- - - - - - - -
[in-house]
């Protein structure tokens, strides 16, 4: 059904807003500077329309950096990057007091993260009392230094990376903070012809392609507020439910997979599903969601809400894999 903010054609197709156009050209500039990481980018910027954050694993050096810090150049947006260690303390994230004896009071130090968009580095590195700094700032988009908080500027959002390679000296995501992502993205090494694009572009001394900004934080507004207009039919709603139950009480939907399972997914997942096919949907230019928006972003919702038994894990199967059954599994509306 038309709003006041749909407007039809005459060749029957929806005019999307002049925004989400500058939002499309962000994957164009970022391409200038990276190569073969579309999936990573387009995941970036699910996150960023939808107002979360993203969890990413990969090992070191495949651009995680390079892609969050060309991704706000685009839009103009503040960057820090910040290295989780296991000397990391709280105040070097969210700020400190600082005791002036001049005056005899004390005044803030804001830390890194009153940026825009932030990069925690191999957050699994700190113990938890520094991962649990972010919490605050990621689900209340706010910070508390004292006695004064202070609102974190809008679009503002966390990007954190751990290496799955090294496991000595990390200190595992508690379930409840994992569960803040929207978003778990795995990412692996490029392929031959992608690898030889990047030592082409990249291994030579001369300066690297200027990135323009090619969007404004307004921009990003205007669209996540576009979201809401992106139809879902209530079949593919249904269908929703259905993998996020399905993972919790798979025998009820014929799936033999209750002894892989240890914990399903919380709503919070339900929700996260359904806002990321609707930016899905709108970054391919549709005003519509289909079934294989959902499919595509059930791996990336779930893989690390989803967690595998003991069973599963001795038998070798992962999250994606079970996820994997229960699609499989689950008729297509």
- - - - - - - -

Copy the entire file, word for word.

[in-house]
């Protein structure tokens, strides 16, 4: 059904807003500077329309950096990057007091993260009392230094990376903070012809392609507020439910997979599903969601809400894999 903010054609197709156009050209500039990481980018910027954050694993050096810090150049947006260690303390994230004896009071130090968009580095590195700094700032988009908080500027959002390679000296995501992502993205090494694009572009001394900004934080507004207009039919709603139950009480939907399972997914997942096919949907230019928006972003919702038994894990199967059954599994509306 038309709003006041749909407007039809005459060749029957929806005019999307002049925004989400500058939002499309962000994957164009970022391409200038990276190569073969579309999936990573387009995941970036699910996150960023939808107002979360993203969890990413990969090992070191495949651009995680390079892609969050060309991704706000685009839009103009503040960057820090910040290295989780296991000397990391709280105040070097969210700020400190600082005791002036001049005056005899004390005044803030804001830390890194009153940026825009932030990069925690191999957050699994700190113990938890520094991962649990972010919490605050990621689900209340706010910070508390004292006695004064202070609102974190809008679009503002966390990007954190751990290496799955090294496991000595990390200190595992508690379930409840994992569960803040929207978003778990795995990412692996490029392929031959992608690898030889990047030592082409990249291994030579001369300066690297200027990135323009090619969007404004307004921009990003205007669209996540576009979201809401992106139809879902209530079949593919249904269908929703259905993998996020399905993972919790798979025998009820014929799936033999209750002894892989240890914990399903919380709503919070339900929700996260359904806002990321609707930016899905709108970054391919549709005003519509289909079934294989959902499919595509059930791996990336779930893989690390989803967690595998003991069973599963001795038998070798992962999250994606079970996820994997229960699609499989689950008729297509």